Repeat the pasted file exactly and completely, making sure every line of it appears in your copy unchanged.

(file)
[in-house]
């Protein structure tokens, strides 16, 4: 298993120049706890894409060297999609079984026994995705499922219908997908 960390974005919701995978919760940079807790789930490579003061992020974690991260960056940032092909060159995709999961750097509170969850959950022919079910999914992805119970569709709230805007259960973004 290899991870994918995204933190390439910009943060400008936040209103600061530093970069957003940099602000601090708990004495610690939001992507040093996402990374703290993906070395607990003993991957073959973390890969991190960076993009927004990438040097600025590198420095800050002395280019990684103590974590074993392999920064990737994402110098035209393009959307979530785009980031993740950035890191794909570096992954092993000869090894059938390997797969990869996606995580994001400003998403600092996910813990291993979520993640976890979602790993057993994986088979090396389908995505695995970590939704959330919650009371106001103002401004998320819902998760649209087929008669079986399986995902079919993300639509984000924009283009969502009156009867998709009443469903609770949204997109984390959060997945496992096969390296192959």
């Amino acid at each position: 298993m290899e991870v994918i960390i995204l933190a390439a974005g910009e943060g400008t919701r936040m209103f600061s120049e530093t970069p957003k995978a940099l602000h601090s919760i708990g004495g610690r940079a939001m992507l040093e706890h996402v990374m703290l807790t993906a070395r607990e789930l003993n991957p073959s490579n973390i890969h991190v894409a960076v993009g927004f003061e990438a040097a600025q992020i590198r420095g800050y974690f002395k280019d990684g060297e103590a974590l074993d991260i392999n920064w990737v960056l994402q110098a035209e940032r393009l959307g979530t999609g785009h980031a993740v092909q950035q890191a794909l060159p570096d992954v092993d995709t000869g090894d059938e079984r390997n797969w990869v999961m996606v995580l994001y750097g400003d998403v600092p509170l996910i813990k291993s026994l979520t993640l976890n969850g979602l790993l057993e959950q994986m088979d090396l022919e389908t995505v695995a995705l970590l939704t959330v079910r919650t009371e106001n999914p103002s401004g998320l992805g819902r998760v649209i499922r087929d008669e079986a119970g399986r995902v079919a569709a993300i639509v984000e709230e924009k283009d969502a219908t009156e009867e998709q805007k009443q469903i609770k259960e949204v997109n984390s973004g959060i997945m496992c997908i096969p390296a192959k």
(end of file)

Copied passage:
[in-house]
């Protein structure tokens, strides 16, 4: 298993120049706890894409060297999609079984026994995705499922219908997908 960390974005919701995978919760940079807790789930490579003061992020974690991260960056940032092909060159995709999961750097509170969850959950022919079910999914992805119970569709709230805007259960973004 290899991870994918995204933190390439910009943060400008936040209103600061530093970069957003940099602000601090708990004495610690939001992507040093996402990374703290993906070395607990003993991957073959973390890969991190960076993009927004990438040097600025590198420095800050002395280019990684103590974590074993392999920064990737994402110098035209393009959307979530785009980031993740950035890191794909570096992954092993000869090894059938390997797969990869996606995580994001400003998403600092996910813990291993979520993640976890979602790993057993994986088979090396389908995505695995970590939704959330919650009371106001103002401004998320819902998760649209087929008669079986399986995902079919993300639509984000924009283009969502009156009867998709009443469903609770949204997109984390959060997945496992096969390296192959």
């Amino acid at each position: 298993m290899e991870v994918i960390i995204l933190a390439a974005g910009e943060g400008t919701r936040m209103f600061s120049e530093t970069p957003k995978a940099l602000h601090s919760i708990g004495g610690r940079a939001m992507l040093e706890h996402v990374m703290l807790t993906a070395r607990e789930l003993n991957p073959s490579n973390i890969h991190v894409a960076v993009g927004f003061e990438a040097a600025q992020i590198r420095g800050y974690f002395k280019d990684g060297e103590a974590l074993d991260i392999n920064w990737v960056l994402q110098a035209e940032r393009l959307g979530t999609g785009h980031a993740v092909q950035q890191a794909l060159p570096d992954v092993d995709t000869g090894d059938e079984r390997n797969w990869v999961m996606v995580l994001y750097g400003d998403v600092p509170l996910i813990k291993s026994l979520t993640l976890n969850g979602l790993l057993e959950q994986m088979d090396l022919e389908t995505v695995a995705l970590l939704t959330v079910r919650t009371e106001n999914p103002s401004g998320l992805g819902r998760v649209i499922r087929d008669e079986a119970g399986r995902v079919a569709a993300i639509v984000e709230e924009k283009d969502a219908t009156e009867e998709q805007k009443q469903i609770k259960e949204v997109n984390s973004g959060i997945m496992c997908i096969p390296a192959k």